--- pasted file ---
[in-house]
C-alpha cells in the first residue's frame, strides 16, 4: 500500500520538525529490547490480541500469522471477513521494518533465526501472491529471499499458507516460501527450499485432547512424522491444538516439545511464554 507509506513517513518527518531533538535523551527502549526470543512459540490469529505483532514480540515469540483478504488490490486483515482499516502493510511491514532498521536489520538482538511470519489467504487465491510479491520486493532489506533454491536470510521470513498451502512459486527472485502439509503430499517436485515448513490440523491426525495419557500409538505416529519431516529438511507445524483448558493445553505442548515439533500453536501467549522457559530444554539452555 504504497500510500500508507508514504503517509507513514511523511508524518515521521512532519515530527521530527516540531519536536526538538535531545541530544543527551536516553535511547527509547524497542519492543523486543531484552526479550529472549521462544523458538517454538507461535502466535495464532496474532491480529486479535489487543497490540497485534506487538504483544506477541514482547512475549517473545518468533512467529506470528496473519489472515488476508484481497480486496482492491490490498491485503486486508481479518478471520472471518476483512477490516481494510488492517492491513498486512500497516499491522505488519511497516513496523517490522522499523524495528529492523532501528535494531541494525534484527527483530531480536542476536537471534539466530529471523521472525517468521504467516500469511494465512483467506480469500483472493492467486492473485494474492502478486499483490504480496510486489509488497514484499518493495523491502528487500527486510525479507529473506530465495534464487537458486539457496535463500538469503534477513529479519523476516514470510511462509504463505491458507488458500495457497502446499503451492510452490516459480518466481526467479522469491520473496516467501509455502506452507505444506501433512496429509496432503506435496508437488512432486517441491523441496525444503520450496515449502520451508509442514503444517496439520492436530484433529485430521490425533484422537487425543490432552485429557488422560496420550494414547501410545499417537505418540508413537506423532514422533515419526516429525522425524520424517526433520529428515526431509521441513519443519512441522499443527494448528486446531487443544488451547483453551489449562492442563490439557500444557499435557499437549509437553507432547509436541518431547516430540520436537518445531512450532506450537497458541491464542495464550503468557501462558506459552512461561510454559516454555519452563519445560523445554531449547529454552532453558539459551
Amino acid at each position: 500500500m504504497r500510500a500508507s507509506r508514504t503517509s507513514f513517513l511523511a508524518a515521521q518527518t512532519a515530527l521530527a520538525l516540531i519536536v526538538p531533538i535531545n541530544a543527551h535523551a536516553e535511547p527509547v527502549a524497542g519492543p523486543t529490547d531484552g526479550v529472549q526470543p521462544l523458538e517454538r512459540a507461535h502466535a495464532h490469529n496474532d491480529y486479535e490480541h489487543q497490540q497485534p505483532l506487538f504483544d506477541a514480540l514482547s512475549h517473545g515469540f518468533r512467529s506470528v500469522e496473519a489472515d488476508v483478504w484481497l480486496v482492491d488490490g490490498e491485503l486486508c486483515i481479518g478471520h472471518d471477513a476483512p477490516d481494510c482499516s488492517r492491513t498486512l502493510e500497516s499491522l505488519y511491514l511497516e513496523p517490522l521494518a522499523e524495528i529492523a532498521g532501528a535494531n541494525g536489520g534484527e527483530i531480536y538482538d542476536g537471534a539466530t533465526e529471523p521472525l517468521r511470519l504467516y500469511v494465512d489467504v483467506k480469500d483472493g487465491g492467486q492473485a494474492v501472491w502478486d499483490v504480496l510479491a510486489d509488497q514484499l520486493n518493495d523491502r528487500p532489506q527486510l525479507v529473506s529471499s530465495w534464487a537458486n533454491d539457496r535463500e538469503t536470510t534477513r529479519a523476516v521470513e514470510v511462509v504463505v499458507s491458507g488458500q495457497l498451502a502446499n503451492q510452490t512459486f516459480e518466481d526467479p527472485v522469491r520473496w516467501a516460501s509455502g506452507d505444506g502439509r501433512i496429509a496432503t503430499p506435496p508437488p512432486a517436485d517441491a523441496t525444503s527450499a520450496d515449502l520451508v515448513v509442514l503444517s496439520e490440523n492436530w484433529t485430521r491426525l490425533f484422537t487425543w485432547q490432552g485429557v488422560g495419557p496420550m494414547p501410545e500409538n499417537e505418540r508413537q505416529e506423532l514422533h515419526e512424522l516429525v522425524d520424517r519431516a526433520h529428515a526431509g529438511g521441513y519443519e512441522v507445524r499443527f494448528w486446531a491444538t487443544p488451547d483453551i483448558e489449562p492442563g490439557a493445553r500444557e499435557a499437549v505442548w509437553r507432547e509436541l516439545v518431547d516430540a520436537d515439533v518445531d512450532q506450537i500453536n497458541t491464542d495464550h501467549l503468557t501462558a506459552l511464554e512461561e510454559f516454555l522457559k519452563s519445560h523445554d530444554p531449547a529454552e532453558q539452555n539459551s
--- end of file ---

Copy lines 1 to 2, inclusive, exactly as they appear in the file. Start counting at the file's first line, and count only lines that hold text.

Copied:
[in-house]
C-alpha cells in the first residue's frame, strides 16, 4: 500500500520538525529490547490480541500469522471477513521494518533465526501472491529471499499458507516460501527450499485432547512424522491444538516439545511464554 507509506513517513518527518531533538535523551527502549526470543512459540490469529505483532514480540515469540483478504488490490486483515482499516502493510511491514532498521536489520538482538511470519489467504487465491510479491520486493532489506533454491536470510521470513498451502512459486527472485502439509503430499517436485515448513490440523491426525495419557500409538505416529519431516529438511507445524483448558493445553505442548515439533500453536501467549522457559530444554539452555 504504497500510500500508507508514504503517509507513514511523511508524518515521521512532519515530527521530527516540531519536536526538538535531545541530544543527551536516553535511547527509547524497542519492543523486543531484552526479550529472549521462544523458538517454538507461535502466535495464532496474532491480529486479535489487543497490540497485534506487538504483544506477541514482547512475549517473545518468533512467529506470528496473519489472515488476508484481497480486496482492491490490498491485503486486508481479518478471520472471518476483512477490516481494510488492517492491513498486512500497516499491522505488519511497516513496523517490522522499523524495528529492523532501528535494531541494525534484527527483530531480536542476536537471534539466530529471523521472525517468521504467516500469511494465512483467506480469500483472493492467486492473485494474492502478486499483490504480496510486489509488497514484499518493495523491502528487500527486510525479507529473506530465495534464487537458486539457496535463500538469503534477513529479519523476516514470510511462509504463505491458507488458500495457497502446499503451492510452490516459480518466481526467479522469491520473496516467501509455502506452507505444506501433512496429509496432503506435496508437488512432486517441491523441496525444503520450496515449502520451508509442514503444517496439520492436530484433529485430521490425533484422537487425543490432552485429557488422560496420550494414547501410545499417537505418540508413537506423532514422533515419526516429525522425524520424517526433520529428515526431509521441513519443519512441522499443527494448528486446531487443544488451547483453551489449562492442563490439557500444557499435557499437549509437553507432547509436541518431547516430540520436537518445531512450532506450537497458541491464542495464550503468557501462558506459552512461561510454559516454555519452563519445560523445554531449547529454552532453558539459551